This Woman Died Because Doctors Refused to Remove fetus even after diagnosis of miscarriage

This woman, an Irish woman was denied the services of terminating her pregnancy even after doctors diagnosed her of presenting with a miscarriage. – Last Updated: Wednesday, November 14, 2012, 16:39

Campaigners call for legislation after death of pregnant woman.

Campaigners call for legislation after death of pregnant woman

Savita Halappanavar, who was found to be miscarrying when admitted, died of septicaemia at University Hospital GalwaySavita Halappanavar, who was found to be miscarrying when admitted, died of septicaemia at University HospitalIRISH TIMES REPORTERS

Pro-life campaigners have called on the Government to legislate for abortion when the mother’s life is at risk, following the death of Savita Halappanavar after she miscarried at University College Galway last month.

Ms Halappanavar (31) was 17 weeks pregnant when she presented with back pain at the hospital on October 21st. Her husband Praveen Halappanavar claims she was denied a termination despite asking for one several times following her miscarriage diagnosis because the foetal heartbeat was still present.

She spent two days “in agony” until the foetal heartbeat stopped and surgery was carried out to remove the dead foetus. She died of septicaemia on the 28th.

United Left Alliance TD Clare Daly said the Government’s refusal to legislate for abortion had “contributed to the circumstances” which led to Ms Halappanavar’s death.

“A woman has died because Galway University Hospital refused to perform an abortion needed to prevent serious risk to her life,” Ms Daly said.

“This is a situation we were told would never arise. An unviable foetus – the woman was having a miscarriage – was given priority over the woman’s life.”

Ms Daly said the ULA intended to resubmit a private member’s Bill to legislate for abortion on the basis of the X Case, which the Government voted against in April.

Director of the National Women’s Council Orla O’Connor said Ms Halappanavar’s death was “horrific and needless”, and called on the government to take immediate action to legislate.

“It is simply unacceptable that 20 years after the X Case ruling women and doctors are still waiting for the much needed legal clarity,” she said.

“Savita Halappanavar’s death tragically highlights the urgent need for legislation giving effect to the constitutional right to abortion where the life of the mother is at risk.”

Anti-abortion campaigners have criticised pro-life groups for “exploiting” the death of Savita Halappanavar to further their own agenda.

Niamh Uí Bhriain of the pro-life group Life Institute said the loss of Ms Halappanavar’s life was not caused by Ireland’s ban on abortion, and it was “very sad to see abortion campaigners rush to exploit this case”.

“We need to ensure that mothers and babies are best protected, and abortion is not part of best medical practice. It is medieval medicine,” she said.

A statement issued by Youth Defence said Ms Halappanavar’s death was a “tragic loss”, but it was important to remember that Irish doctors are always obliged to intervene to save the life of a mother, even if that risks the life of her baby.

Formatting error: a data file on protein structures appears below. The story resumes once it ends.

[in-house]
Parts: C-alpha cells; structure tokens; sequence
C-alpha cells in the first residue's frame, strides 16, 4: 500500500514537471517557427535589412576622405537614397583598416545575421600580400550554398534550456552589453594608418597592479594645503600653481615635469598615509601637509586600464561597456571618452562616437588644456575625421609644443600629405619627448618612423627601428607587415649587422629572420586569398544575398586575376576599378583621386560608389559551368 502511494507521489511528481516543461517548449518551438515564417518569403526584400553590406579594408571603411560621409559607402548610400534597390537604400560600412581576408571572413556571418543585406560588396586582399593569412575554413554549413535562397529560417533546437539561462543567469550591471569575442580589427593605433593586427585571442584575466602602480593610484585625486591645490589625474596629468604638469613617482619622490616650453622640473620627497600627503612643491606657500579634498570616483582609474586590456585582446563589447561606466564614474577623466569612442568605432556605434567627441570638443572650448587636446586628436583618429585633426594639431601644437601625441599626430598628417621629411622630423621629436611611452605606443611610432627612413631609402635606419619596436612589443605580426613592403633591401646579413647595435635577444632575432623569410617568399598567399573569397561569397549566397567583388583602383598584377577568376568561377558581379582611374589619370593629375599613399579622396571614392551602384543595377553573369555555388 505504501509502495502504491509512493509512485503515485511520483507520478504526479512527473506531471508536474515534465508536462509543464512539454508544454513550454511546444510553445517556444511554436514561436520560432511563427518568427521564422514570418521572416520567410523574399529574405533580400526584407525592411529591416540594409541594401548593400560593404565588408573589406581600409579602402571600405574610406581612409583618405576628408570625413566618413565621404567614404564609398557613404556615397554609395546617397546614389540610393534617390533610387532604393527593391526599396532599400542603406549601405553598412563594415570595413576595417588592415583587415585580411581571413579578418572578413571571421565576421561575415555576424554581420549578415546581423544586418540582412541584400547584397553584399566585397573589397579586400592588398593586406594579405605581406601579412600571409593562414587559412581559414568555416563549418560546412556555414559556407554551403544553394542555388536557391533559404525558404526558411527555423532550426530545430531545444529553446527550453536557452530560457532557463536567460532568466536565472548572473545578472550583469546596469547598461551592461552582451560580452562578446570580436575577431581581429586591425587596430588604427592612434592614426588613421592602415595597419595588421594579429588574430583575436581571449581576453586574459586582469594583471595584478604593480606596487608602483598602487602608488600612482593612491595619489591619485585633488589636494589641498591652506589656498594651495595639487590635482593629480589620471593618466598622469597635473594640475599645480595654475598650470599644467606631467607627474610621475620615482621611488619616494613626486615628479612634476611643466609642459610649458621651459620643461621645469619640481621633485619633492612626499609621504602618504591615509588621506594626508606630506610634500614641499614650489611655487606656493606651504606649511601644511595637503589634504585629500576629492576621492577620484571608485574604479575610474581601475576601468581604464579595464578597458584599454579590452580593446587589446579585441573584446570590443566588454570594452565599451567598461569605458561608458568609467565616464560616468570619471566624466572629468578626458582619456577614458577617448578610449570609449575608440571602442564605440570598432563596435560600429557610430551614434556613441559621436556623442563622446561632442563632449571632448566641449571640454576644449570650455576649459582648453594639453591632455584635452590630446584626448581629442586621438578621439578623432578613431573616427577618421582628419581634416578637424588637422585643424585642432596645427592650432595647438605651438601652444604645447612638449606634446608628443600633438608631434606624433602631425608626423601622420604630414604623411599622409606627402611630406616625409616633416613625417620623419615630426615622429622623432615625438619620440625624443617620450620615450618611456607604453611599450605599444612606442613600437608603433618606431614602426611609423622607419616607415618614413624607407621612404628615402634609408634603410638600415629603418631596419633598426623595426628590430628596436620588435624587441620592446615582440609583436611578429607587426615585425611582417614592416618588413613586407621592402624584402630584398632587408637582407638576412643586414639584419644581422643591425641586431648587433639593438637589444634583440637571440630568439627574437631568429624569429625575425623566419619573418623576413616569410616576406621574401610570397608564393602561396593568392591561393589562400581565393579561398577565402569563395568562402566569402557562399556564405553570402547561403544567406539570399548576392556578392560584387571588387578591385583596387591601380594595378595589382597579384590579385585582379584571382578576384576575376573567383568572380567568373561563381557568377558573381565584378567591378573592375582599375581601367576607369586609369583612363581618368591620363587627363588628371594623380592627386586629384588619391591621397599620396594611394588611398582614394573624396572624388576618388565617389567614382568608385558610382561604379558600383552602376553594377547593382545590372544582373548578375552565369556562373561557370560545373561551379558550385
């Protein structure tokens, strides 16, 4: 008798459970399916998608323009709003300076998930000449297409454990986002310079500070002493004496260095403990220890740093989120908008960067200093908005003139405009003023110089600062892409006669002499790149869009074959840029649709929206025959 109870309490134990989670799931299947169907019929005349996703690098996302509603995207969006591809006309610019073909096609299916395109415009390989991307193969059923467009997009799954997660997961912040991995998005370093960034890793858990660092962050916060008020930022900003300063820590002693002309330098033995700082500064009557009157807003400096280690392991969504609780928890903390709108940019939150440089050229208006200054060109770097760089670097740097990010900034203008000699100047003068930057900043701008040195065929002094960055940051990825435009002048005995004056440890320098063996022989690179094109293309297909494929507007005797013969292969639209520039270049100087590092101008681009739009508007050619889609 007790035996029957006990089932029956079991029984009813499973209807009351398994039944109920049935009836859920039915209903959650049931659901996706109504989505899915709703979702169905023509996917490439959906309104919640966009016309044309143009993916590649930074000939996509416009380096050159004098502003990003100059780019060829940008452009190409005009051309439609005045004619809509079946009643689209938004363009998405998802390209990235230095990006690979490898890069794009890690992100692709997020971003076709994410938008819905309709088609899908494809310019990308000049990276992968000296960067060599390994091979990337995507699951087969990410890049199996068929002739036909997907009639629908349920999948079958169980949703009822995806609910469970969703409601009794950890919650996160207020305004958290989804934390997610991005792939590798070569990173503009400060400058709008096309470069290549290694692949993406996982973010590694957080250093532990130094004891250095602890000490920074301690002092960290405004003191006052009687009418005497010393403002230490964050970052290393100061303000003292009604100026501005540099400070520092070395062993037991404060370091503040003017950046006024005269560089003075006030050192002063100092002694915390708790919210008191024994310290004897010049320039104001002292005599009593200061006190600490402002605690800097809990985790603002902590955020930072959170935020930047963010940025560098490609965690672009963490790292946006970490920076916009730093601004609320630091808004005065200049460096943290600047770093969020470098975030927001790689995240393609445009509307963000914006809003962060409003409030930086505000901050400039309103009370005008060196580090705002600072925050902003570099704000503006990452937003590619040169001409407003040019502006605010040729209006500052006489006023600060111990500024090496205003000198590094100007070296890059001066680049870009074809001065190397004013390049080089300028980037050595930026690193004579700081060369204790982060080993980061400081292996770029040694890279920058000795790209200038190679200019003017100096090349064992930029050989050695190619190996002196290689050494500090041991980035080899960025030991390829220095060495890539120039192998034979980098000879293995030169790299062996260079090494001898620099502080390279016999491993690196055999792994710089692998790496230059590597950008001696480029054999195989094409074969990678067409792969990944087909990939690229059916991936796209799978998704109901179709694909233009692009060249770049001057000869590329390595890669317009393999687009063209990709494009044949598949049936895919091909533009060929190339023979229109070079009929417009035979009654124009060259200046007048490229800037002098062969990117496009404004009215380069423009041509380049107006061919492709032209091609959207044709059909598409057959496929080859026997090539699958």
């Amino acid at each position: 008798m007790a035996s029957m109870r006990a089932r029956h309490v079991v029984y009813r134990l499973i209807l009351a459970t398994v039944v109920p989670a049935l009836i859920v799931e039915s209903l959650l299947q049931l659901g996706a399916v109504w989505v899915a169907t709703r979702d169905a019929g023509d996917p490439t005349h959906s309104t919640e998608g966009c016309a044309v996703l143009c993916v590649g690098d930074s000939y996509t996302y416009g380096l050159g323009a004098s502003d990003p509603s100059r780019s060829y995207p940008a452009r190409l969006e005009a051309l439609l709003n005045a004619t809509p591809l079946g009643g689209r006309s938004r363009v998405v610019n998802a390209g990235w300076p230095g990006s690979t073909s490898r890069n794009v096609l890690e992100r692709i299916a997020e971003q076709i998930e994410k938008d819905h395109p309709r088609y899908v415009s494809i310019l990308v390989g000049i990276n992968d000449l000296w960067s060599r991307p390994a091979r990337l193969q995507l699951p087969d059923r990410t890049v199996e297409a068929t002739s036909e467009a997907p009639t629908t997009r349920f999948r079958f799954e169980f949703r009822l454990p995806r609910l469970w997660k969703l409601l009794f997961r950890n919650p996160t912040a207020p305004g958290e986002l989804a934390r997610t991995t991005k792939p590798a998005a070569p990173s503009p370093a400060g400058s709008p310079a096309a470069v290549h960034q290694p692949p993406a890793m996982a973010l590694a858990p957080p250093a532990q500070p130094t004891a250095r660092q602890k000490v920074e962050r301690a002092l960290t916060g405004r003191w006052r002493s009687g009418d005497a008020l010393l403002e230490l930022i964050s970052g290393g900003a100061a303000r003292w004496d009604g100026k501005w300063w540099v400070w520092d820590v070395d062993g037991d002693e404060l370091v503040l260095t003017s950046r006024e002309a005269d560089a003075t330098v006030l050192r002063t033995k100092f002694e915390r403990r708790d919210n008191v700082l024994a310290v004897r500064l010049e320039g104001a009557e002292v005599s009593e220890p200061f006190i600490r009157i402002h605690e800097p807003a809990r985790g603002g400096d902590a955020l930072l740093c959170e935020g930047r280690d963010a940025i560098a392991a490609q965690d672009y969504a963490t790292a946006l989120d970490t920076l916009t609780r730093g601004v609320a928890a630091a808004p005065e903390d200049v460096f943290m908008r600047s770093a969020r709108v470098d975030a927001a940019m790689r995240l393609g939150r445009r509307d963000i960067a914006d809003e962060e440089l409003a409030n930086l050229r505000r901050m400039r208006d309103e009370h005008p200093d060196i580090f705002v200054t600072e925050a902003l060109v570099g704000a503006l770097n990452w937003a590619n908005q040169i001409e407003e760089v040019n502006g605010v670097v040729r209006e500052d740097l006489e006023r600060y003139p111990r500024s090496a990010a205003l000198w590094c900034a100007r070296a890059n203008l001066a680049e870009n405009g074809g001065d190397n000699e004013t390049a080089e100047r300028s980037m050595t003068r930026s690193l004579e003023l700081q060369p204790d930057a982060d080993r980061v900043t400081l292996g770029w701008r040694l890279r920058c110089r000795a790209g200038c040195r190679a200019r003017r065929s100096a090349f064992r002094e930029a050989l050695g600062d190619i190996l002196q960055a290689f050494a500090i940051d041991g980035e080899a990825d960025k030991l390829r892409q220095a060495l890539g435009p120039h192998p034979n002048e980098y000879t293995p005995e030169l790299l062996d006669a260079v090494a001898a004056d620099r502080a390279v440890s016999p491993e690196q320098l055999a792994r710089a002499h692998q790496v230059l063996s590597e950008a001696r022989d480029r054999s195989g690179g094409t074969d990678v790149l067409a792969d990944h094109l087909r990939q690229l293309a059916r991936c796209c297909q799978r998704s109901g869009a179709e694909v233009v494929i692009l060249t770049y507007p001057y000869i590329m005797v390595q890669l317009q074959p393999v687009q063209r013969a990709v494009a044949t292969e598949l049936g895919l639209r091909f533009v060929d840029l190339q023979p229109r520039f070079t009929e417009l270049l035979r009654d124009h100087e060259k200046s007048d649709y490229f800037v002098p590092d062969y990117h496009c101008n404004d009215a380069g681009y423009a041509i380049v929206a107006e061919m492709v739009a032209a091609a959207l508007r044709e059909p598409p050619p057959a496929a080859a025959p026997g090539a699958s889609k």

“The Medical Council are very clear in this regard that their guidelines state that doctors will be struck off if they don’t intervene to save the life of a mother,” the statement said.

Independent Senator Ronan Mullen said the death of Ms Halappanavar “should not be used as a wedge by abortion campaigners”.

“In fairness to the medical staff involved, we should await the outcome of the investigations that have been established,” he said.

Taoiseach Enda Kenny told the Dáil that an independent inquiry into Ms Halappanavar’s death had not been ruled out, but the Government would await the results of two internal investigations, by the hospital and the HSE, before taking further action.

Fianna Fáil leader Micheál Martin said the two internal inquiries “will not suffice” because confidence in maternity hospitals and services was paramount.

Speaking in Cork this morning, Dr Reilly said a Government-appointed expert group on abortion headed by Mr Justice Seán Ryan had submitted its report to the Government yesterday.

The expert group was set up last year to examine the decision of the 2010 European Court of Human Rights in the ABC case, which concluded that abortion would be legal where there was a risk to the life of the woman.

“The report has been a bit delayed but it landed in my department last night,” Dr Reilly said.

“I haven’t had an opportunity to review it and I need to do that carefully before the next moves are made.”

He added that the issue of abortion would be addressed by the Government in order to “give clarity to the medical profession as to when it can intervene and do so within the law”.

Labour Women Chair Sinead Ahern welcomed the news that the report was concluded.

“The Labour Party position on abortion is to legislate for the X Case,” she said.

“The recent European Court of Human Rights ruling obliges Ireland to update its legislation. It is now very clear that this legislation is urgent and necessary.”